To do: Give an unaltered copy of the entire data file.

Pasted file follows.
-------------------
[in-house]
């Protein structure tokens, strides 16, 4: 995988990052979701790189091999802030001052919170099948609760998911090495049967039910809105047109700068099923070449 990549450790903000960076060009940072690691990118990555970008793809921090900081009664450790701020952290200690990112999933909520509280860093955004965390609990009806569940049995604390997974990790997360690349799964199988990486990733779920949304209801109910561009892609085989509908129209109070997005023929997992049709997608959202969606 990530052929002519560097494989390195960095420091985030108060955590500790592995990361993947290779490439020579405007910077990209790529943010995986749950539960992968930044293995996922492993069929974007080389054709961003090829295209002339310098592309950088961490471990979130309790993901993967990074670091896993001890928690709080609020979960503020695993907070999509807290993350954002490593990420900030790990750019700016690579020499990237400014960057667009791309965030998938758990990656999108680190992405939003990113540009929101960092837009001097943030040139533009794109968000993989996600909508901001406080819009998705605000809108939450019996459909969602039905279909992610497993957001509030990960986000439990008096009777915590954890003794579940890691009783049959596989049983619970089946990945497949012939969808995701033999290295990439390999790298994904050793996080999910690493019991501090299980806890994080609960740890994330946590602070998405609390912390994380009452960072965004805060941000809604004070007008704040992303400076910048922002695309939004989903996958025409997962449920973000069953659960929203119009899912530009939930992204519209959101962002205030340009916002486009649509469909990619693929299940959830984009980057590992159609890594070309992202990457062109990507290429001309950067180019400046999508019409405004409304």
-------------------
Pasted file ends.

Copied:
[in-house]
């Protein structure tokens, strides 16, 4: 995988990052979701790189091999802030001052919170099948609760998911090495049967039910809105047109700068099923070449 990549450790903000960076060009940072690691990118990555970008793809921090900081009664450790701020952290200690990112999933909520509280860093955004965390609990009806569940049995604390997974990790997360690349799964199988990486990733779920949304209801109910561009892609085989509908129209109070997005023929997992049709997608959202969606 990530052929002519560097494989390195960095420091985030108060955590500790592995990361993947290779490439020579405007910077990209790529943010995986749950539960992968930044293995996922492993069929974007080389054709961003090829295209002339310098592309950088961490471990979130309790993901993967990074670091896993001890928690709080609020979960503020695993907070999509807290993350954002490593990420900030790990750019700016690579020499990237400014960057667009791309965030998938758990990656999108680190992405939003990113540009929101960092837009001097943030040139533009794109968000993989996600909508901001406080819009998705605000809108939450019996459909969602039905279909992610497993957001509030990960986000439990008096009777915590954890003794579940890691009783049959596989049983619970089946990945497949012939969808995701033999290295990439390999790298994904050793996080999910690493019991501090299980806890994080609960740890994330946590602070998405609390912390994380009452960072965004805060941000809604004070007008704040992303400076910048922002695309939004989903996958025409997962449920973000069953659960929203119009899912530009939930992204519209959101962002205030340009916002486009649509469909990619693929299940959830984009980057590992159609890594070309992202990457062109990507290429001309950067180019400046999508019409405004409304």